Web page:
Global Policy Forum

New OECD report on automatic information exchange: Will developing countries be left out?

Standard_of_Automatic_Exchange_of_Financial_Cover_Page-153x215Today the OECD presented its report on a new global standard for countries and tax havens to exchange information with each other, a new tool for fighting the scourge of tax evasion. The report contains many positive elements but falls far short of what the world’s citizens desperately need – especially citizens in poorer countries.

February 13, 2014 | TJN

New OECD report on automatic information exchange: Will developing countries be left out?

Responding to a mandate from G20 leaders to reinforce action against tax avoidance and evasion, the OECD has unveiled today a new single global standard for the automatic exchange of information between tax authorities worldwide.

The Tax Justice Network states that:

  • The OECD plan is likely to result in developing countries being excluded because they are expected to provide ‘reciprocal’ information exchange, even though pretty much all active tax havens are in rich countries, and many developing countries would need to sacrifice scarce resources to set up the arrangements to collect the information to be exchanged.
  • The OECD standard, while technically useful, contains loopholes that can easily be, and must be, closed.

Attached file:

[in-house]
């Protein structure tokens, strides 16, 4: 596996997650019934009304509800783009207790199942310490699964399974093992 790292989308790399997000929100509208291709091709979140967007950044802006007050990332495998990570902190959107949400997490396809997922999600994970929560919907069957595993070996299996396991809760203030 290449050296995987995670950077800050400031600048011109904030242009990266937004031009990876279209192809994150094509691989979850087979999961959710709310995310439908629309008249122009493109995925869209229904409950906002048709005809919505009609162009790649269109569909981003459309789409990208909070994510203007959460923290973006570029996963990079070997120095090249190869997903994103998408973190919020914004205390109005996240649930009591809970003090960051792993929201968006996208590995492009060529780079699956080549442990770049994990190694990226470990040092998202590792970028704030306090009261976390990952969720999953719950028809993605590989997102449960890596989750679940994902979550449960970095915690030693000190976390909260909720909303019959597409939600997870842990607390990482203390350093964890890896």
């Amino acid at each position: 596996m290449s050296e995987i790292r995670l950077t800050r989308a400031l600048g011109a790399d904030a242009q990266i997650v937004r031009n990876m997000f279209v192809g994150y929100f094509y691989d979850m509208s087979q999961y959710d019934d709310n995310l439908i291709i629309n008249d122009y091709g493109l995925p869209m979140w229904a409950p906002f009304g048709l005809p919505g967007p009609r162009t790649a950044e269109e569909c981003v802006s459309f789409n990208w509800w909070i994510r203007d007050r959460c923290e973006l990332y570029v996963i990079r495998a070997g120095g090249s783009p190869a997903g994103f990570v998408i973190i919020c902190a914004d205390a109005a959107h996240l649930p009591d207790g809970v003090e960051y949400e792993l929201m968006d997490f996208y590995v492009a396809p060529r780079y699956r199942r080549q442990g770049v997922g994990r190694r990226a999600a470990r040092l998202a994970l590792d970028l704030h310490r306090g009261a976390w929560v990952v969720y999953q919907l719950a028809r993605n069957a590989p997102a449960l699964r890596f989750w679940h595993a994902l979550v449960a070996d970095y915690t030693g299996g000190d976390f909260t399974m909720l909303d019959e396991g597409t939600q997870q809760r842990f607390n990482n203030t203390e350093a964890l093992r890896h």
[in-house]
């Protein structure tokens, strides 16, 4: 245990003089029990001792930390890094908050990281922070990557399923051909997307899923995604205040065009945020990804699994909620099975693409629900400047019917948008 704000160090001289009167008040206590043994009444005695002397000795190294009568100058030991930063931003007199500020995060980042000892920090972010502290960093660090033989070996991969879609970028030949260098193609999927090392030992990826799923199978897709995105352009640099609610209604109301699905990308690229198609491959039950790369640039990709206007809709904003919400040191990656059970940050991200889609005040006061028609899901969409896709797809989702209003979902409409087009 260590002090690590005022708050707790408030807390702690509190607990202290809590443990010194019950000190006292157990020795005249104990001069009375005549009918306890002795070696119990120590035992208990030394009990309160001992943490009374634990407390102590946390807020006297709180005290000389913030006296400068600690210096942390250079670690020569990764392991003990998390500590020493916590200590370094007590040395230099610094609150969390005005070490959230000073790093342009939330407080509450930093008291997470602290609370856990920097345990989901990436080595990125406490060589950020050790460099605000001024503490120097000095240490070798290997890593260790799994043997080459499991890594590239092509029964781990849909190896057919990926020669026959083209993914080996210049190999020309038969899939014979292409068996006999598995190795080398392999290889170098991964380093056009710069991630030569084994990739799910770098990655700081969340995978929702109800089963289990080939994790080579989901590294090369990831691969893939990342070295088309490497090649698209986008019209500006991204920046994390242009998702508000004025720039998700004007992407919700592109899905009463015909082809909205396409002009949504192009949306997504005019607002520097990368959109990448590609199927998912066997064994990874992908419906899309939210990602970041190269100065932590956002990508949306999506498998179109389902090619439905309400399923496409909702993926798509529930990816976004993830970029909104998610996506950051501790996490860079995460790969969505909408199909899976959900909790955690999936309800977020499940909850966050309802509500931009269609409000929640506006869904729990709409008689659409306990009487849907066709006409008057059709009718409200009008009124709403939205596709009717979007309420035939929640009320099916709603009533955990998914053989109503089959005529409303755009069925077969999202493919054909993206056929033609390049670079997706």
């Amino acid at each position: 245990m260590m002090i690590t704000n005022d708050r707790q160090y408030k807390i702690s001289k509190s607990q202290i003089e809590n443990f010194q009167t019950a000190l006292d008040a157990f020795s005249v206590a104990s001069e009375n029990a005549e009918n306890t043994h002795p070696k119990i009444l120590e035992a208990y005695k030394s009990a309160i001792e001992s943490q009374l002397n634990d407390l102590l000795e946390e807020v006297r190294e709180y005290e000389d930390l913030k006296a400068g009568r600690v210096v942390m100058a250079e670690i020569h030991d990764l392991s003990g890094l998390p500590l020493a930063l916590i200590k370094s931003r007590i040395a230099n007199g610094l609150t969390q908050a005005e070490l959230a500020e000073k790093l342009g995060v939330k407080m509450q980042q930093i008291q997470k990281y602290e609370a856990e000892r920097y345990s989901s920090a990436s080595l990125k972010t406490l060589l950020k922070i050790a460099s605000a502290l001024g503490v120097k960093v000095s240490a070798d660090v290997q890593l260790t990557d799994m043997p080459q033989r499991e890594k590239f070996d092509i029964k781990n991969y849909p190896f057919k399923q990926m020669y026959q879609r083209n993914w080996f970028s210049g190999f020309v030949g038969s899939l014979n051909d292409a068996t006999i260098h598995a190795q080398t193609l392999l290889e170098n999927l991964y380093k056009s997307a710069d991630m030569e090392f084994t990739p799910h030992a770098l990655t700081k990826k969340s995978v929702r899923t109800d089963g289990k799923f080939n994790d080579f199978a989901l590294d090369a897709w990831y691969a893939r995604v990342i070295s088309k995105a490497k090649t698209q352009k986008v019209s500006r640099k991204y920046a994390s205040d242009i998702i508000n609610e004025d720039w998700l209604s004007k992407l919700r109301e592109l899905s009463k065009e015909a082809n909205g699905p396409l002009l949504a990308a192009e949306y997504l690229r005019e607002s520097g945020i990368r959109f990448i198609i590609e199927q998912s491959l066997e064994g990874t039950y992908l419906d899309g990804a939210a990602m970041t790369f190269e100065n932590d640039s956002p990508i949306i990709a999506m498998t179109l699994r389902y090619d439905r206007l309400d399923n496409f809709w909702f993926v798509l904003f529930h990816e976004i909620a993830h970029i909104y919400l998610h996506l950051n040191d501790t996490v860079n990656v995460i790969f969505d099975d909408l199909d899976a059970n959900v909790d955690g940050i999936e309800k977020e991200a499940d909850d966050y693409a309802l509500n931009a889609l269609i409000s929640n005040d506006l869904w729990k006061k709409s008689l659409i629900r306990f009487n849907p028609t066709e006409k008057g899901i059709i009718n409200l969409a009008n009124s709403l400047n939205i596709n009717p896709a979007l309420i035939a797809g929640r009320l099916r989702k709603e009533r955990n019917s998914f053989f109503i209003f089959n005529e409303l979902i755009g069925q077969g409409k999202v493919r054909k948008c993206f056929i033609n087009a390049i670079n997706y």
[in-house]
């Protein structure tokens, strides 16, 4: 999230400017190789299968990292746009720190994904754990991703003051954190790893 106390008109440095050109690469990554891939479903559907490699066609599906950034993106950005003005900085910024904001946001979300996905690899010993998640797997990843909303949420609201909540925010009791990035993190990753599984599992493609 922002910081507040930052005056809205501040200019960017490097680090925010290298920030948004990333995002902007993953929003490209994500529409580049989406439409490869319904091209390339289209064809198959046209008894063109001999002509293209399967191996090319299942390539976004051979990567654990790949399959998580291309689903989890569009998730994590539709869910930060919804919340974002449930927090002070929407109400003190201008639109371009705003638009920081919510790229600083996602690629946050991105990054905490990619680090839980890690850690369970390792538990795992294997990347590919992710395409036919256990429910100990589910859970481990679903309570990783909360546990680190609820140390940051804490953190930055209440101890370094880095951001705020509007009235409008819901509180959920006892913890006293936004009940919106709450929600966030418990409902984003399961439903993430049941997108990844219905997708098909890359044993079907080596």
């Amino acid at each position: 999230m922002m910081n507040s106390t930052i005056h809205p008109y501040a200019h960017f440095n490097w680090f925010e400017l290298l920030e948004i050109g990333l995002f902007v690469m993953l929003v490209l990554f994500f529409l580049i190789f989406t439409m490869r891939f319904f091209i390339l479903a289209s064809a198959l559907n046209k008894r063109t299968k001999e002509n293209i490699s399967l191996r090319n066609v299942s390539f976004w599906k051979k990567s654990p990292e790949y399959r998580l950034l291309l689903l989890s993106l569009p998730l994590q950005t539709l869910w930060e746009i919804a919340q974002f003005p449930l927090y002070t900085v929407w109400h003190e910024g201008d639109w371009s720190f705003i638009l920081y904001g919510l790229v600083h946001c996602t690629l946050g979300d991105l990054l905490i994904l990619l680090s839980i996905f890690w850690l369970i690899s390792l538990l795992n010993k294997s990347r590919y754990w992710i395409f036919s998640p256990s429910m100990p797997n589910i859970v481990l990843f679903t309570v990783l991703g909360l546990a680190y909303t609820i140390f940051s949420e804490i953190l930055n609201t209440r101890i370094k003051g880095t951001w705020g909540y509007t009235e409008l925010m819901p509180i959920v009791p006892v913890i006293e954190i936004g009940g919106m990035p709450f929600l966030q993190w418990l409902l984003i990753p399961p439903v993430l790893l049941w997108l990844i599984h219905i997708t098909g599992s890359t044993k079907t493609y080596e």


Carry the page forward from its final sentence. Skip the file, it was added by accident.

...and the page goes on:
• Freeports, safety deposit boxes and other kinds of storage mechanism are excluded.
  • There are no sanctions for recalcitrant jurisdictions.

Background: from ‘on request’ to ‘automatic’ information exchange

The OECD is the dominant global body setting standards for information exchange. Its current dominant standard of ‘upon request’ standard for information exchange is woefully inadequate. In April 2013, however, G20 Finance Ministers and Central Bank Governors endorsed a complementary, and far stronger standard that we have long called for: automatic information exchange (AIE). The G8 Presidency requested that the OECD write this report about just how the AIE project should work.

Download the OECD report "Standard for Automatic Exchange of Financial Account Information" here.

Read the detailed response to the new report by Tax Justice Network (TJN) here.

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